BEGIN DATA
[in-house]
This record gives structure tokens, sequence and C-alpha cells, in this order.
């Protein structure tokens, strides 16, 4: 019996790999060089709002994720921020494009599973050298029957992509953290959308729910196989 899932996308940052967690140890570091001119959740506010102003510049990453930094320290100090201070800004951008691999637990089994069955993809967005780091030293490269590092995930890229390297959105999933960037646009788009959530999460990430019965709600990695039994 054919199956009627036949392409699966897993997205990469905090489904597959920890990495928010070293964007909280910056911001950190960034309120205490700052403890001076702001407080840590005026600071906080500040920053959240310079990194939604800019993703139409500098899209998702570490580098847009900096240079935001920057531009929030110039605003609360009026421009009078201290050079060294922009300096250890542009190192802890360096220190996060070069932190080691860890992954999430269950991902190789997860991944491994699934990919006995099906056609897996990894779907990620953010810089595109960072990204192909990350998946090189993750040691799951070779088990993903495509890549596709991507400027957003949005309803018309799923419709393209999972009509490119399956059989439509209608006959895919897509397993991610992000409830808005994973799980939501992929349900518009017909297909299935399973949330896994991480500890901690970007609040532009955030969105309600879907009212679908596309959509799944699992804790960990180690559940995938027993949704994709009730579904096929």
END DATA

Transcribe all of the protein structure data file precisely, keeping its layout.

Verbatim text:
[in-house]
This record gives structure tokens, sequence and C-alpha cells, in this order.
């Protein structure tokens, strides 16, 4: 019996790999060089709002994720921020494009599973050298029957992509953290959308729910196989 899932996308940052967690140890570091001119959740506010102003510049990453930094320290100090201070800004951008691999637990089994069955993809967005780091030293490269590092995930890229390297959105999933960037646009788009959530999460990430019965709600990695039994 054919199956009627036949392409699966897993997205990469905090489904597959920890990495928010070293964007909280910056911001950190960034309120205490700052403890001076702001407080840590005026600071906080500040920053959240310079990194939604800019993703139409500098899209998702570490580098847009900096240079935001920057531009929030110039605003609360009026421009009078201290050079060294922009300096250890542009190192802890360096220190996060070069932190080691860890992954999430269950991902190789997860991944491994699934990919006995099906056609897996990894779907990620953010810089595109960072990204192909990350998946090189993750040691799951070779088990993903495509890549596709991507400027957003949005309803018309799923419709393209999972009509490119399956059989439509209608006959895919897509397993991610992000409830808005994973799980939501992929349900518009017909297909299935399973949330896994991480500890901690970007609040532009955030969105309600879907009212679908596309959509799944699992804790960990180690559940995938027993949704994709009730579904096929």